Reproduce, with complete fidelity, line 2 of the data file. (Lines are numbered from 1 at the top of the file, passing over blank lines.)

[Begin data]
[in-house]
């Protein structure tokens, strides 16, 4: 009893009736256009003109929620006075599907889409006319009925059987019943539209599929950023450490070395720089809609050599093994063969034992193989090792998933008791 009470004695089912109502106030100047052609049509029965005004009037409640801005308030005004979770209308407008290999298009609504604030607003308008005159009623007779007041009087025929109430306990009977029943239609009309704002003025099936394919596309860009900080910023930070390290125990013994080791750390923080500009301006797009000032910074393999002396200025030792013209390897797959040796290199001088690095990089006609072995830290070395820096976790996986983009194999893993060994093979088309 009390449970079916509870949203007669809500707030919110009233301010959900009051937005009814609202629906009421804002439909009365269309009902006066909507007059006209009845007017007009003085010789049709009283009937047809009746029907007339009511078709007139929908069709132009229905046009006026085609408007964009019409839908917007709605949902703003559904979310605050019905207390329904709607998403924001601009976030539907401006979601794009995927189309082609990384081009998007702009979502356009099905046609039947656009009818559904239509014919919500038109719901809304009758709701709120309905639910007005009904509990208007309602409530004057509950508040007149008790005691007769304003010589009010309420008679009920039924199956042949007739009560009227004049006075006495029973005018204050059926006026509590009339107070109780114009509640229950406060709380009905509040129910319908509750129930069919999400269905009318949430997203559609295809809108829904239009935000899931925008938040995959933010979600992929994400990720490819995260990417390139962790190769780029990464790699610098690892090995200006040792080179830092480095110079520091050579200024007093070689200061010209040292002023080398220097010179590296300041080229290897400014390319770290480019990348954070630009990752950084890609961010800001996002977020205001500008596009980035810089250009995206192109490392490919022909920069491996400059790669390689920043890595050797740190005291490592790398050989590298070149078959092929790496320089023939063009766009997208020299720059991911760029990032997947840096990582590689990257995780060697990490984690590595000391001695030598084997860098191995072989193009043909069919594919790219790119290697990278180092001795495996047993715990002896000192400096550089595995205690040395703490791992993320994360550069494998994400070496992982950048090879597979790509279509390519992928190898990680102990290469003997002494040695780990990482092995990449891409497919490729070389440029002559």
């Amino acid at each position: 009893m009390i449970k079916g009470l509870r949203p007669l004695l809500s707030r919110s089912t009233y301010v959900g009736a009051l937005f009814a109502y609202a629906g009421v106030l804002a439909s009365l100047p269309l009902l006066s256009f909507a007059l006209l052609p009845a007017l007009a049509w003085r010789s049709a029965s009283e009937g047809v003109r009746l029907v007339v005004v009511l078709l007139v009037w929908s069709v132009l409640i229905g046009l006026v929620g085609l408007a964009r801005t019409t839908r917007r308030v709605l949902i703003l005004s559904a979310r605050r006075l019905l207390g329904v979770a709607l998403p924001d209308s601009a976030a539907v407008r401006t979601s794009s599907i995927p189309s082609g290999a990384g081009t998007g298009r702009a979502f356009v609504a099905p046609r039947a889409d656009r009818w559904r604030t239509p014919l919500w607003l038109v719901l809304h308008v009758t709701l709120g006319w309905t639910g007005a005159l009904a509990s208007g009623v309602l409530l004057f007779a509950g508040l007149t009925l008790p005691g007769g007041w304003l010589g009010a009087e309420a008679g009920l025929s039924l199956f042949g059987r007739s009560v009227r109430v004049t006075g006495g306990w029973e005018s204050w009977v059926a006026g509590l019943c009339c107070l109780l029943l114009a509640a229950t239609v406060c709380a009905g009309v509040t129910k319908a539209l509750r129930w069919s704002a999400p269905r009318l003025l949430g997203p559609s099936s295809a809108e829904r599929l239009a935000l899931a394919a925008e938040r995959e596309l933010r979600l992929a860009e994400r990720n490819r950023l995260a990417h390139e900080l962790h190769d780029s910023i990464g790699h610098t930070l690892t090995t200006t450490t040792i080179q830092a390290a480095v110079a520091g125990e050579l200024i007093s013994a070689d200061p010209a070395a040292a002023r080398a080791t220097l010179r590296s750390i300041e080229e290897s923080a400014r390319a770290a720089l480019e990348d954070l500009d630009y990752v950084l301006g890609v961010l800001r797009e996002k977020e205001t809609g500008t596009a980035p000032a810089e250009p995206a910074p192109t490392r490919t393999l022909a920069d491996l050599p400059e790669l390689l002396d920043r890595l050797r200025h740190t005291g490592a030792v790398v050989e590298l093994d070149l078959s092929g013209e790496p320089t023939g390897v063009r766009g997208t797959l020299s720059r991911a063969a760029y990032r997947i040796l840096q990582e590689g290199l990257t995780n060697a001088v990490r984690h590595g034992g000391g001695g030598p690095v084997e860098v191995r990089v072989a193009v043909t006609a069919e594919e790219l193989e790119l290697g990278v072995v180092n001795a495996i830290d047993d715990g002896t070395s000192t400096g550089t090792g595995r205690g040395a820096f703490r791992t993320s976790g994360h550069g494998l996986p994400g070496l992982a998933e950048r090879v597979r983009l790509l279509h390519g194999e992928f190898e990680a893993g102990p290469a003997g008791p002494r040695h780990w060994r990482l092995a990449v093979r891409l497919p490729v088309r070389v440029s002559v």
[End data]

């Protein structure tokens, strides 16, 4: 009893009736256009003109929620006075599907889409006319009925059987019943539209599929950023450490070395720089809609050599093994063969034992193989090792998933008791 009470004695089912109502106030100047052609049509029965005004009037409640801005308030005004979770209308407008290999298009609504604030607003308008005159009623007779007041009087025929109430306990009977029943239609009309704002003025099936394919596309860009900080910023930070390290125990013994080791750390923080500009301006797009000032910074393999002396200025030792013209390897797959040796290199001088690095990089006609072995830290070395820096976790996986983009194999893993060994093979088309 009390449970079916509870949203007669809500707030919110009233301010959900009051937005009814609202629906009421804002439909009365269309009902006066909507007059006209009845007017007009003085010789049709009283009937047809009746029907007339009511078709007139929908069709132009229905046009006026085609408007964009019409839908917007709605949902703003559904979310605050019905207390329904709607998403924001601009976030539907401006979601794009995927189309082609990384081009998007702009979502356009099905046609039947656009009818559904239509014919919500038109719901809304009758709701709120309905639910007005009904509990208007309602409530004057509950508040007149008790005691007769304003010589009010309420008679009920039924199956042949007739009560009227004049006075006495029973005018204050059926006026509590009339107070109780114009509640229950406060709380009905509040129910319908509750129930069919999400269905009318949430997203559609295809809108829904239009935000899931925008938040995959933010979600992929994400990720490819995260990417390139962790190769780029990464790699610098690892090995200006040792080179830092480095110079520091050579200024007093070689200061010209040292002023080398220097010179590296300041080229290897400014390319770290480019990348954070630009990752950084890609961010800001996002977020205001500008596009980035810089250009995206192109490392490919022909920069491996400059790669390689920043890595050797740190005291490592790398050989590298070149078959092929790496320089023939063009766009997208020299720059991911760029990032997947840096990582590689990257995780060697990490984690590595000391001695030598084997860098191995072989193009043909069919594919790219790119290697990278180092001795495996047993715990002896000192400096550089595995205690040395703490791992993320994360550069494998994400070496992982950048090879597979790509279509390519992928190898990680102990290469003997002494040695780990990482092995990449891409497919490729070389440029002559």